Background: Clinically significant proximal junctional kyphosis (PJK) occurs in 20% of children with scoliosis treated with posterior distraction-based growth-friendly surgery. In an effort to identify modifiable risk factors, it has been theorized biomechanically that low radius of curvature (ROC) implants (i.e., more curved rods) may increase post-operative thoracic kyphosis, and thus may pose a higher risk of developing PJK. We sought to test the hypothesis that early onset scoliosis (EOS) patients treated with low ROC distraction-based implants will have a greater risk of developing clinically significant PJK as compared to those treated with high ROC (straighter) implants.
Methods: We conducted a retrospective review of prospectively collected data obtained from a multi-centre EOS database on children treated with rib-based distraction with a minimum 2-year follow-up. Variables of interest included: implant ROC at index (220 mm or 500 mm), participant age, pre-operative scoliosis, pre-operative kyphosis, and scoliosis etiology. PJK was defined as clinically significant if revision surgery with a superior extension of the upper instrumented vertebrae was performed.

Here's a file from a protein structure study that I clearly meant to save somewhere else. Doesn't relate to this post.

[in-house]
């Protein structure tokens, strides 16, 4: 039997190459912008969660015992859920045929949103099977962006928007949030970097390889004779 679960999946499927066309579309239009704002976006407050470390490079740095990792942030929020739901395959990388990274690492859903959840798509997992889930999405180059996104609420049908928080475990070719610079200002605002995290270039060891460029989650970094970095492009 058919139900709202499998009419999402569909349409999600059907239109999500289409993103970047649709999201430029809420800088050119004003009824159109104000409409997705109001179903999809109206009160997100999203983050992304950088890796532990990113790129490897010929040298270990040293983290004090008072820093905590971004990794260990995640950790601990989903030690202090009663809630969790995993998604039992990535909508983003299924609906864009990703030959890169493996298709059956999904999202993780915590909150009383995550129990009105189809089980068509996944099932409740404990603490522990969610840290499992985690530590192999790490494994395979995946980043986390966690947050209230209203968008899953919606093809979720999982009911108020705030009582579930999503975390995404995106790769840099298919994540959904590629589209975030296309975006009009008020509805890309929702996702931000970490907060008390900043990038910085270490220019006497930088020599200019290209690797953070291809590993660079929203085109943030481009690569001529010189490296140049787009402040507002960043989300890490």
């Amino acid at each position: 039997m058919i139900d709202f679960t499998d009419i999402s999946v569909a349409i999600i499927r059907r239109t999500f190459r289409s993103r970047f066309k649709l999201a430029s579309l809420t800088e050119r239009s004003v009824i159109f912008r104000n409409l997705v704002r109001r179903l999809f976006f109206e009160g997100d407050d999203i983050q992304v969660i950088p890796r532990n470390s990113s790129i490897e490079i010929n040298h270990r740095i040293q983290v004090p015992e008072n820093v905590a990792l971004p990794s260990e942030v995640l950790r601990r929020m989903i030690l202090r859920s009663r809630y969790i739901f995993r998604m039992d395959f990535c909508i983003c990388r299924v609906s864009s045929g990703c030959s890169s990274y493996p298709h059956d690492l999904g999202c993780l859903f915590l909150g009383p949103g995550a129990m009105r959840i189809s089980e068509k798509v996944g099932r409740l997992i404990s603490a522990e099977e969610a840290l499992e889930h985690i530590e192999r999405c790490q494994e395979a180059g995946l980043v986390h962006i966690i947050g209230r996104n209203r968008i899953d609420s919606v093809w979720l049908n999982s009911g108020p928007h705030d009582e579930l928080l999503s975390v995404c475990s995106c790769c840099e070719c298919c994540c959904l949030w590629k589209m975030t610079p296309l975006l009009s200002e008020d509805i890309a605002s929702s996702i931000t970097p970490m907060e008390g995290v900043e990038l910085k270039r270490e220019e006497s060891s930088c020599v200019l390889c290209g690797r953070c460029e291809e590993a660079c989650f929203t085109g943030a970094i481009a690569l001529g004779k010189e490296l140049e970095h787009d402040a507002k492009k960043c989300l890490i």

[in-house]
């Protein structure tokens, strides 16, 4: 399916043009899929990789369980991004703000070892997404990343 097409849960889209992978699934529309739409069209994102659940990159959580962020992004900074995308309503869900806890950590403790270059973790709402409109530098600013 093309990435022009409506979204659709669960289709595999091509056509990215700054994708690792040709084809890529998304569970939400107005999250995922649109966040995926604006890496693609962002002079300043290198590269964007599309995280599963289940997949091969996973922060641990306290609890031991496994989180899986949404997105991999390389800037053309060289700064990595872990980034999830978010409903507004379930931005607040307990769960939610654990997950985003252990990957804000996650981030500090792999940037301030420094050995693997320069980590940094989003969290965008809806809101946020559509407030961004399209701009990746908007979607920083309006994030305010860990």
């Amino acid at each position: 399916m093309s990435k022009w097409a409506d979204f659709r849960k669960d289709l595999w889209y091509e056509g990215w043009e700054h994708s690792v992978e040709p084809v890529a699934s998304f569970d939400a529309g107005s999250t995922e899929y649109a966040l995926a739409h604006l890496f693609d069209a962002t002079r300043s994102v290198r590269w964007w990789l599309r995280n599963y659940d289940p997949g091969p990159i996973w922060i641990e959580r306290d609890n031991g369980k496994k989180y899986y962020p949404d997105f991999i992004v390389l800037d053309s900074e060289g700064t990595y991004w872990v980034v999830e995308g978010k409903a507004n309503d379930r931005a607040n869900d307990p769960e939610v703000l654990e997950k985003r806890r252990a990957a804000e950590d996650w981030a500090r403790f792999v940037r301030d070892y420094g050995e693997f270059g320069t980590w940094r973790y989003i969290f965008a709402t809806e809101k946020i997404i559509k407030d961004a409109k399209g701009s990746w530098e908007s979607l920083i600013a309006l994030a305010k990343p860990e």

Results: In 148 participants with scoliosis, there was a higher risk of clinically significant PJK with low ROC (more curved) rods (OR: 2.6 (95% CI 1.09-5.99), χ2 (1, n = 148) = 4.8, p = 0.03). Participants had a mean pre-operative age of 5.3 years (4.6y 220 mm vs 6.2y 500 mm, p = 0.002). A logistic regression model was created with age as a confounding variable, but it was determined to be not significant (p = 0.6). Scoliosis etiologies included 52 neuromuscular, 52 congenital, 27 idiopathic, 17 syndromic with no significant differences in PJK risk between etiologies (p = 0.07). Overall, participants had pre-op scoliosis of 69° (67° 220 mm vs 72° 500 mm, p = 0.2), and kyphosis of 48° (45° 220 mm vs 51° 500 mm, p = 0.1). The change in thoracic kyphosis pre-operatively to final follow-up (mean 4.0 ± 0.2 years) was higher in participants treated with 220 mm implants compared to 500 mm implants (220 mm: 7.5 ± 2.6° vs 500 mm: – 4.0 ± 3.0°, p = 0.004).
Research Area: Scoliosis
Investigator, CHEO Research Institute